Friday, September 28, 2007

Energy consumption and computing

This article reports on a rough estimate of the gross power consumption of computers in the US.  Quoting the article:
The numbers, in billions of kilowatt-hours, break down as follows:
Data center servers: 45
PCs and monitors: 235
Networking gear: 67
Phone network: 0.4
That amounts to about 350 billion kWh a year, representing a whopping 9.4% of total US electricity consumption. On a global basis, Sarokin estimates that the computing grid consumes 868 billion kWh a year, or 5.3% of total consumption.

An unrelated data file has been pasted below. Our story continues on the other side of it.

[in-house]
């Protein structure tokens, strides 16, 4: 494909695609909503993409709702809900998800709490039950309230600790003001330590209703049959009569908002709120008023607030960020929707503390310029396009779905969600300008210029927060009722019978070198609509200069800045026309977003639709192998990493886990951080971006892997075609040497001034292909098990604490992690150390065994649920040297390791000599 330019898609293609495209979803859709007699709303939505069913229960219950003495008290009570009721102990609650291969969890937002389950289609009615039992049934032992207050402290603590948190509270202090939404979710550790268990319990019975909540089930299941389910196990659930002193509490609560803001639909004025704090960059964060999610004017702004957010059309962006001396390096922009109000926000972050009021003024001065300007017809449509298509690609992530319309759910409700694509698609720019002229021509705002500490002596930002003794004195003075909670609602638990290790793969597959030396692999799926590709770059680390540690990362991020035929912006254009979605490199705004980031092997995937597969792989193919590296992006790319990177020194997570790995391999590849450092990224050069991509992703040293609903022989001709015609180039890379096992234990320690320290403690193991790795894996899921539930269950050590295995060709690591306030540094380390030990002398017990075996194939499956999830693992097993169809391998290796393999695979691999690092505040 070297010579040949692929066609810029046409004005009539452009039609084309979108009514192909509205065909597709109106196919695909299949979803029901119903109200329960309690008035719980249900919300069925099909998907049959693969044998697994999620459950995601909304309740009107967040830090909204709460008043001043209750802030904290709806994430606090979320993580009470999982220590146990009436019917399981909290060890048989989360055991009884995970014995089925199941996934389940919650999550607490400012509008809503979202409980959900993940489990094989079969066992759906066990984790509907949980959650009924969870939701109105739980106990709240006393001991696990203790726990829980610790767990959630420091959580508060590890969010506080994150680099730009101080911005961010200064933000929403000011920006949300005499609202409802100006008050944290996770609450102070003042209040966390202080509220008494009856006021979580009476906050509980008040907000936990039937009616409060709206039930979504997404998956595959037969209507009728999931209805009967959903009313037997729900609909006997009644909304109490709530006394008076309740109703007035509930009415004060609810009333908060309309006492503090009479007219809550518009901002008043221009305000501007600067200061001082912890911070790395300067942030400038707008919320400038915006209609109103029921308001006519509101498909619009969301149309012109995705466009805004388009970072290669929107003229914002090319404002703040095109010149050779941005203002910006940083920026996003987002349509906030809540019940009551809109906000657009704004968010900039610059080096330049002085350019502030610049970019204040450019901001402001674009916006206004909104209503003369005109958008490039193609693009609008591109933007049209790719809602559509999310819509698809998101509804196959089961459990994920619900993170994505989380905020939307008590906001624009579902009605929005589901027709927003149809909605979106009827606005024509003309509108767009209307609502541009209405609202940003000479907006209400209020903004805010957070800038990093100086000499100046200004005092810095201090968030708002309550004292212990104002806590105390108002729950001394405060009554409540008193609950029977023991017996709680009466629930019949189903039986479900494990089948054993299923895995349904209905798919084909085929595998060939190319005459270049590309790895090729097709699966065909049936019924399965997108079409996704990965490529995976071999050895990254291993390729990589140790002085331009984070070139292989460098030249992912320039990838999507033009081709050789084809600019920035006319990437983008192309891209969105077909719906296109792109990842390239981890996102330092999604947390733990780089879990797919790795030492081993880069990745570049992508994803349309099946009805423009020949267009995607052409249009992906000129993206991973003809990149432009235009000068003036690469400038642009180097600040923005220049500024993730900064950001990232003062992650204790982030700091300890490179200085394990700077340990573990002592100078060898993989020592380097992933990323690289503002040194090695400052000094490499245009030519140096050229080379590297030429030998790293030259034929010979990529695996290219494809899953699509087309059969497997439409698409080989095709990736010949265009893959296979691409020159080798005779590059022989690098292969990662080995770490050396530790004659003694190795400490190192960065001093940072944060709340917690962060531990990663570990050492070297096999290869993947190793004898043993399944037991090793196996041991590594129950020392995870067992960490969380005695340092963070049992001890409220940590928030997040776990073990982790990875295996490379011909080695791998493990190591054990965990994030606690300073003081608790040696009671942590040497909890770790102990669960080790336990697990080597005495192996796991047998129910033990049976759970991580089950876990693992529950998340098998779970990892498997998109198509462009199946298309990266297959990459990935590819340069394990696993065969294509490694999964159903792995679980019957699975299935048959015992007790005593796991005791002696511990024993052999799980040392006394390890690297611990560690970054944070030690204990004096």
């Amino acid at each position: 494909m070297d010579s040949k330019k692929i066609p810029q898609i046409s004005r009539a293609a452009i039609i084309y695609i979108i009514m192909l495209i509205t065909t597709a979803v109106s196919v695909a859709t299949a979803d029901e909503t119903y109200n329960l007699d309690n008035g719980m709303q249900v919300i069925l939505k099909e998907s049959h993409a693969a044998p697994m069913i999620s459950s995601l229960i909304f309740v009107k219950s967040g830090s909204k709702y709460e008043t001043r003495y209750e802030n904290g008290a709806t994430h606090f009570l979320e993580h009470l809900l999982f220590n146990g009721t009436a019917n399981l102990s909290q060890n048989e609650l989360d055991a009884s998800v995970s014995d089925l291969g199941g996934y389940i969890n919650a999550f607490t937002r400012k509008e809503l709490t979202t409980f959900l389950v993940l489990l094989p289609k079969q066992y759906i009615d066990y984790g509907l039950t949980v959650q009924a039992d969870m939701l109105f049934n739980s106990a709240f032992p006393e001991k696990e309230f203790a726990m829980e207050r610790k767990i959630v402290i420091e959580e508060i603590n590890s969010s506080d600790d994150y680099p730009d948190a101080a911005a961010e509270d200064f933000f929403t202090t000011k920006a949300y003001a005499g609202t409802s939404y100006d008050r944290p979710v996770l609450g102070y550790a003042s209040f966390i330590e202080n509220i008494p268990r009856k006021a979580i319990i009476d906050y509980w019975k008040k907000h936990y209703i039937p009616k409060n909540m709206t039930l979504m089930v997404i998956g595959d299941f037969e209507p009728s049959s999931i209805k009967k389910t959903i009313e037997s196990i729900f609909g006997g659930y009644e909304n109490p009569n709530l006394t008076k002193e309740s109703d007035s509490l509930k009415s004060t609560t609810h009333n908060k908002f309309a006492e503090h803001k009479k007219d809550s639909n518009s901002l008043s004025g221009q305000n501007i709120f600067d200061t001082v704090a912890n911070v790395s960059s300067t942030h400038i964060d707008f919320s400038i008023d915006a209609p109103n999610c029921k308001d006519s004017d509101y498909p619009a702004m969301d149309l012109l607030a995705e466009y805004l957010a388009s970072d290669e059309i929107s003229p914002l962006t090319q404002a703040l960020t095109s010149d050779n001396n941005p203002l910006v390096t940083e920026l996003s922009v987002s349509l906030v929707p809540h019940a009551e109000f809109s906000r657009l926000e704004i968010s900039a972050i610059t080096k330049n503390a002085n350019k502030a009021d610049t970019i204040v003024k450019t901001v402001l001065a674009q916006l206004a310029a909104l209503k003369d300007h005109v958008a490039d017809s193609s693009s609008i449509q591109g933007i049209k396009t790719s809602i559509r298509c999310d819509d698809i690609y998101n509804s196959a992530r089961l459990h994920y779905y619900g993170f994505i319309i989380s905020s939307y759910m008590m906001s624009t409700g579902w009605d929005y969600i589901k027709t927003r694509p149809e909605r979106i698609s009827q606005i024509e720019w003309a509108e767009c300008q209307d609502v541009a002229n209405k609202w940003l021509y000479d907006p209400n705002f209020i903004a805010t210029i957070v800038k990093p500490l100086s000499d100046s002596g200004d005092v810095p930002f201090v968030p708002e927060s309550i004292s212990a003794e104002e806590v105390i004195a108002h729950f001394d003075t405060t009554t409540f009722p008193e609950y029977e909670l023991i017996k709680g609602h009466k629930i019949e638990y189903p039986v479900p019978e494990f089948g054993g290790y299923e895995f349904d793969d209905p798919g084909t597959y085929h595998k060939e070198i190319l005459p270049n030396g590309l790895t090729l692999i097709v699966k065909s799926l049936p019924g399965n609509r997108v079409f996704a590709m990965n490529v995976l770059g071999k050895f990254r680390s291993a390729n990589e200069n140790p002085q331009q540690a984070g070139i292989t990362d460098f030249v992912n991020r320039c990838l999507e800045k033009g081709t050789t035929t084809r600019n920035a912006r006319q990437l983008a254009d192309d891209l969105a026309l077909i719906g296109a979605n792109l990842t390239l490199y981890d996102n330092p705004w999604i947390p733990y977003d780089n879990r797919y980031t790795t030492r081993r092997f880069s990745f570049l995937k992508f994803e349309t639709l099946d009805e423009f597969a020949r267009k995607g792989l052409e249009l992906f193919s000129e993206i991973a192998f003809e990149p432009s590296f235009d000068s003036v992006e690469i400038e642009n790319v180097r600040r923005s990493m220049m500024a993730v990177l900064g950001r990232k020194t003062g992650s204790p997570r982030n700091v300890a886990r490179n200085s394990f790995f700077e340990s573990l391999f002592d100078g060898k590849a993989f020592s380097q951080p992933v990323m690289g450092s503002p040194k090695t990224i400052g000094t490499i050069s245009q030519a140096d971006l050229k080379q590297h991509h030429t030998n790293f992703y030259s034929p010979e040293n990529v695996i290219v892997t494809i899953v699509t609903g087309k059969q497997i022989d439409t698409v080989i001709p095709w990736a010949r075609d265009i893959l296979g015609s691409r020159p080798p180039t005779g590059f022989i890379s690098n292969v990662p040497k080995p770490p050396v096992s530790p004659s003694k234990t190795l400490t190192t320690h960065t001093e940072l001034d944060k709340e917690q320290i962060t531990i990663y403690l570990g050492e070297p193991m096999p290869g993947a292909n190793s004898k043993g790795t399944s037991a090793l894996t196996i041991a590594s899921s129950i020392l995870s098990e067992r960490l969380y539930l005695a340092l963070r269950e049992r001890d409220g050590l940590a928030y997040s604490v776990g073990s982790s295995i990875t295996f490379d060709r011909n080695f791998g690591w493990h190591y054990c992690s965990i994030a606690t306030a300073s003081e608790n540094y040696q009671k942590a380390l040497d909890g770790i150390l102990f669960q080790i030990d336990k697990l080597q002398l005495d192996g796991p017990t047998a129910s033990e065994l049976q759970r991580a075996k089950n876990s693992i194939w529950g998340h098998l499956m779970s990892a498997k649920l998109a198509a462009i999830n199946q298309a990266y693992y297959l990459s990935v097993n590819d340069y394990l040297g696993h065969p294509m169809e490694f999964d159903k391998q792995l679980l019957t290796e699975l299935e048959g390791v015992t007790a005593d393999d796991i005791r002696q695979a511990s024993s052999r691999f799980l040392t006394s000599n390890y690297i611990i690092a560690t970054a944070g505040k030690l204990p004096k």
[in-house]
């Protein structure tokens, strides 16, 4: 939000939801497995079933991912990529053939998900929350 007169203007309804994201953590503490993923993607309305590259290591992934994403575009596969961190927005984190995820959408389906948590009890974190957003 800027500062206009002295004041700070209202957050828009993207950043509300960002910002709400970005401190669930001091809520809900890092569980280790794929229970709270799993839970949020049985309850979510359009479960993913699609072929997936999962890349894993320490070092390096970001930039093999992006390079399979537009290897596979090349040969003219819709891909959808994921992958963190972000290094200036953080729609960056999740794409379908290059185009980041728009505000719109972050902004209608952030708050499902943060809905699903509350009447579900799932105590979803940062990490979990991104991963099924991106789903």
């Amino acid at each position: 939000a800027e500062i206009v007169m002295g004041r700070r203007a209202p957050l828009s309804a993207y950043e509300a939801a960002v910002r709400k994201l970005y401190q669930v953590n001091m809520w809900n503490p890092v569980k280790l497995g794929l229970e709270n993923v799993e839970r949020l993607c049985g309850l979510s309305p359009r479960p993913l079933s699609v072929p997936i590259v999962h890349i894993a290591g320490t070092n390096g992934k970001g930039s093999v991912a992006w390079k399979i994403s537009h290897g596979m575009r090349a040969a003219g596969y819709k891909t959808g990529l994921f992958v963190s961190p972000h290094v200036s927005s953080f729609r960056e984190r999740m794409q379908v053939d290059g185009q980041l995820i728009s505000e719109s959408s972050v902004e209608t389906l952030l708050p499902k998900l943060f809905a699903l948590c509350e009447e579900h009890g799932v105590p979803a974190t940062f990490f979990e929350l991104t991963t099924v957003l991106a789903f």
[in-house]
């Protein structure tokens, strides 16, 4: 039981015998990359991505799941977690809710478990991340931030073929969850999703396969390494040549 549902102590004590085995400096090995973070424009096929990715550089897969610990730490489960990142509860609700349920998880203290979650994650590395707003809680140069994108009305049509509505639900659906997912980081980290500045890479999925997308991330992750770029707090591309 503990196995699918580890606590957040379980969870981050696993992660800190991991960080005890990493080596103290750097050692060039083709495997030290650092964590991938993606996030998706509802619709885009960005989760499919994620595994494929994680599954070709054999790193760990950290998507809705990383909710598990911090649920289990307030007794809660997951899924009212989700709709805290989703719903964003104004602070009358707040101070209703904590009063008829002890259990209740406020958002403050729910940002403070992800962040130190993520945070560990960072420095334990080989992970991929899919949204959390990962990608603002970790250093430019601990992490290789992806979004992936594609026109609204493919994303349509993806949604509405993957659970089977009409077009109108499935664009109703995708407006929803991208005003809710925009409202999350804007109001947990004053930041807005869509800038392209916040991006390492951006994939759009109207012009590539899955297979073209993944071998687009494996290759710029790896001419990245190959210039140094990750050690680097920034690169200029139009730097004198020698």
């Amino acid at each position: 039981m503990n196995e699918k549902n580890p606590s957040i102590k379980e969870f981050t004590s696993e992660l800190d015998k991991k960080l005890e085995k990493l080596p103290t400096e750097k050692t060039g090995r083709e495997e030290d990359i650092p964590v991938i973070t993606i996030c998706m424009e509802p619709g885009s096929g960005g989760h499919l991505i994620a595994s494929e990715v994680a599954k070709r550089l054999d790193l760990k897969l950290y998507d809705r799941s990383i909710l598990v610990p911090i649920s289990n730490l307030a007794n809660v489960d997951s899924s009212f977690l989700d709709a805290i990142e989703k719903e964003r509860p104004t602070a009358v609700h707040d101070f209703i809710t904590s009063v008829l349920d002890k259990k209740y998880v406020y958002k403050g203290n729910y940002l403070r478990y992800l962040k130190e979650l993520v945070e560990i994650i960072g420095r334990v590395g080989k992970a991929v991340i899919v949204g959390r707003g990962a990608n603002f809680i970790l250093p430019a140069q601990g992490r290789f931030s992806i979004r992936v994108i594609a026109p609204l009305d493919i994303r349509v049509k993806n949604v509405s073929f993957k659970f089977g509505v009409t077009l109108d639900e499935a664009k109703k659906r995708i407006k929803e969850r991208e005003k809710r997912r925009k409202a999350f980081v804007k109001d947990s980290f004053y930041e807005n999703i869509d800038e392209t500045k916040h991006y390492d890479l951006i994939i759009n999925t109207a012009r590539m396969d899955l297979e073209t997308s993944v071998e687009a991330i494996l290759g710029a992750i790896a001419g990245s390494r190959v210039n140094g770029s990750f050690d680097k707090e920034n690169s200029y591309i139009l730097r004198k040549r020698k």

I find these kinds of estimates interesting.  It is interesting how little the phone network consumes in these figures (assuming they are close to accurate). 

In these days where some people are concerned about their "carbon footprints", this estimate may get some visibility.  How much does computing substitute for other forms of energy consumption (notably transportation of various forms)?  Should computing therefore "count" as indulgences offsets?

No comments: